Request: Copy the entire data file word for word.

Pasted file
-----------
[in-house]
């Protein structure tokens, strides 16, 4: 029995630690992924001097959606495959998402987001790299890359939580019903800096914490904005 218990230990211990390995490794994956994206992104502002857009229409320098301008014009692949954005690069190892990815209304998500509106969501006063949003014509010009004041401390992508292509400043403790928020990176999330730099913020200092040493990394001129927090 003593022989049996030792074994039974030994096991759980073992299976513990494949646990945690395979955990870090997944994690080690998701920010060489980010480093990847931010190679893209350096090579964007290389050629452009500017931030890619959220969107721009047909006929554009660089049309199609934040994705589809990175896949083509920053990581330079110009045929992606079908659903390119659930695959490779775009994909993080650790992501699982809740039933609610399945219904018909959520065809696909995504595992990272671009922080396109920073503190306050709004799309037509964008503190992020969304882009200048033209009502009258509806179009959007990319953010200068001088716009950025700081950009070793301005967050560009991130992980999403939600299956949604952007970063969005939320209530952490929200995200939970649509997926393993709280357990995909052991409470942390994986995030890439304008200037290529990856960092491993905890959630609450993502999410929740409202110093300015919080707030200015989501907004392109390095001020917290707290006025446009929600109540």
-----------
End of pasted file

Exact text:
[in-house]
């Protein structure tokens, strides 16, 4: 029995630690992924001097959606495959998402987001790299890359939580019903800096914490904005 218990230990211990390995490794994956994206992104502002857009229409320098301008014009692949954005690069190892990815209304998500509106969501006063949003014509010009004041401390992508292509400043403790928020990176999330730099913020200092040493990394001129927090 003593022989049996030792074994039974030994096991759980073992299976513990494949646990945690395979955990870090997944994690080690998701920010060489980010480093990847931010190679893209350096090579964007290389050629452009500017931030890619959220969107721009047909006929554009660089049309199609934040994705589809990175896949083509920053990581330079110009045929992606079908659903390119659930695959490779775009994909993080650790992501699982809740039933609610399945219904018909959520065809696909995504595992990272671009922080396109920073503190306050709004799309037509964008503190992020969304882009200048033209009502009258509806179009959007990319953010200068001088716009950025700081950009070793301005967050560009991130992980999403939600299956949604952007970063969005939320209530952490929200995200939970649509997926393993709280357990995909052991409470942390994986995030890439304008200037290529990856960092491993905890959630609450993502999410929740409202110093300015919080707030200015989501907004392109390095001020917290707290006025446009929600109540």